Then it would say, “OK, we’re done. The design is set. There’s a style, there’s a platform, good.” Then it would be 10 years later. Then we might actually say, “Oh we need to refresh that, we need to change.” That’s not good enough anymore. We need to be changing all the time, every day. Whether that’s digital, print, services, events, marketing, advertising solutions, it’s always got to be refined and refining.
Hi my name is Austen Trimble and I am the Director of Sales for OwnLocal.
I think newspapers need to think about the things that make a great startup, like trying to make the biggest difference with the smallest amount of money. The hacker ideal of trying to put something together on limited resources, instead of thinking what’s the biggest budget and how the way that I could blow this out the most, but rather try to make something really impactful on a more lean budget.
I think that they could also try to listen a little more. I think as a startup, you want to develop your customer, and you want to find out “what do they want” and is it something they are willing to pay for if it is what they want. What you’re really trying to get at is what problem does the customer have.
We have to keep up. We have to evolve our products to be able to deliver as people are wanting to consume news, but we also have to be able to monetize that and that’s what become more and more tricky for newspapers and for broadcast.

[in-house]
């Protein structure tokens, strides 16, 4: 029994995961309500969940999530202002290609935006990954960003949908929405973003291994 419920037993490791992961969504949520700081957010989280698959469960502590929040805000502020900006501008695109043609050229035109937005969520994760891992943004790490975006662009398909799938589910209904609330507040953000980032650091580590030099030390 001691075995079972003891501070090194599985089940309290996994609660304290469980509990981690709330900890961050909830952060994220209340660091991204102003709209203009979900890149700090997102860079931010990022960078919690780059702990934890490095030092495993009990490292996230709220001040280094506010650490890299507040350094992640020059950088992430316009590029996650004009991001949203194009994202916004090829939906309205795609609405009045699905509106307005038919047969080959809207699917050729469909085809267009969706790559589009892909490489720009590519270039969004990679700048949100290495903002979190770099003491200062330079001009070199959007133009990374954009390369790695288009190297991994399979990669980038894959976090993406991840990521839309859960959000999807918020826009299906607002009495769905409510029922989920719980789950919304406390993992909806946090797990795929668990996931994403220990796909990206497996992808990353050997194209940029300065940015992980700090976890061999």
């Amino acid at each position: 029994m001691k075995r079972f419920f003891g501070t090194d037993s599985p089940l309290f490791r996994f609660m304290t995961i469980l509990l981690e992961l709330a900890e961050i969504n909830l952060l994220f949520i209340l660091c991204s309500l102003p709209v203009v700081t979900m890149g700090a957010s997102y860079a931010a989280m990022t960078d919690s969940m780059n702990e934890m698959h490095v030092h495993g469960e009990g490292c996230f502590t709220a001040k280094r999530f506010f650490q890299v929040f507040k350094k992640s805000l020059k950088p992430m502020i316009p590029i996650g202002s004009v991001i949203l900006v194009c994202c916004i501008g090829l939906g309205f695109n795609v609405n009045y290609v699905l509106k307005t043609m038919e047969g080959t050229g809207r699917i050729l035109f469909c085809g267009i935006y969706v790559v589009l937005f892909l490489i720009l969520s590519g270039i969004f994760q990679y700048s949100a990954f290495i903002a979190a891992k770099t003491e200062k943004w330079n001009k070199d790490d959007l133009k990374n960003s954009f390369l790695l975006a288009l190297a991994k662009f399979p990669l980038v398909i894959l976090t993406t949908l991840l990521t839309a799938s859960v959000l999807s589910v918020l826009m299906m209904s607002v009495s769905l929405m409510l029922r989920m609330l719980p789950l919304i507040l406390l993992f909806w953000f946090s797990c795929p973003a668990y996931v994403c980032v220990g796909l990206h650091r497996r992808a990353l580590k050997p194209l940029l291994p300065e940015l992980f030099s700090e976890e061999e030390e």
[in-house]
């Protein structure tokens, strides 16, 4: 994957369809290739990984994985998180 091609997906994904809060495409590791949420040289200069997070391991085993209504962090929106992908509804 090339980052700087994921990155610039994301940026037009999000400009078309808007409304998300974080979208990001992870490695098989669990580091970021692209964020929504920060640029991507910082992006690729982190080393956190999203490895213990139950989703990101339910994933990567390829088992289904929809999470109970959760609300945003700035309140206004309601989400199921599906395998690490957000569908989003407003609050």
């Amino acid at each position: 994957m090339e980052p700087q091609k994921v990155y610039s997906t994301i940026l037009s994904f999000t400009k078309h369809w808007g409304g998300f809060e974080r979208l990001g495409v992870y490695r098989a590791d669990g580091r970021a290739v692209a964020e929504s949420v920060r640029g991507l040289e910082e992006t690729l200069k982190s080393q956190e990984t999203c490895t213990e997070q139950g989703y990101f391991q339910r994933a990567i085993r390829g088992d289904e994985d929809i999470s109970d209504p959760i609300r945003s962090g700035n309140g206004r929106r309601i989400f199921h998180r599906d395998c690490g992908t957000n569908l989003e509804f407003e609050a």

A lot of what we’re doing is trying to make it OK to try things in some cases. We’re in a project right now where we’re actually working in a whole different method than we’re used to. We’re trying to move quickly, and not have the project fully defined in terms of every little detail as we go forward. We’re trying to be a little more agile. I don’t think it’s fair to call it fully agile. I think there’s an awareness that we need to be more like startups but we’re not very good at it.
We’re just trying to as we can, make sure that we’re comfortable being uncomfortable to learn as we go, and to not necessarily have a single silver bullet targeted, but be ready to fire lots of bullets, re-aim, re-shoot, and re-target.
It doesn’t always work out though, sometimes you have to fail to learn. Take Thunderdome as an example. John Paton created a startup inside Digital First Media that was meant to take national news and bring them to the local level. It didn’t exactly work out, but they learned a lot in the process. Let’s walk through with John and see what happened.
I’m John Paton, I’m the Chief Executive Officer of Digital First Media which is the second largest newspaper company in the United States, about a billion two in revenue and about 7,000 employees, and we have 75 daily newspapers, about 800 products in all digital and print, and we are in 18 states with about 65 million customers a month.
Not all work but the ones who do work well. Sure, Thunderdome was a great idea, it was mine but it didn’t work nearly as well as I’d hoped it would work, particularly in creating the kind of viral content that say the local newsrooms wouldn’t create.
It did have some remarkable successes in areas that we now do very well in all of our local newsrooms that we couldn’t do well until there was a Thunderdome. Thunderdome became an educational tool that help the company understand some of the things that it needed to do particularly in the fields of data journalism, early stages in mobile and early stages in video for sure.
As I sat back as chief executive, one of the things I have to do is allocate resources and it became really clear to me that despite this vast audience that we have, locals were our bread’s butter. Pushing a lot of the services that thunderdome provide to the company back into the field, saving a bit of money because in transition and transformations, saving money is always part of what you need to do, it became clear that that was a step that we had to take.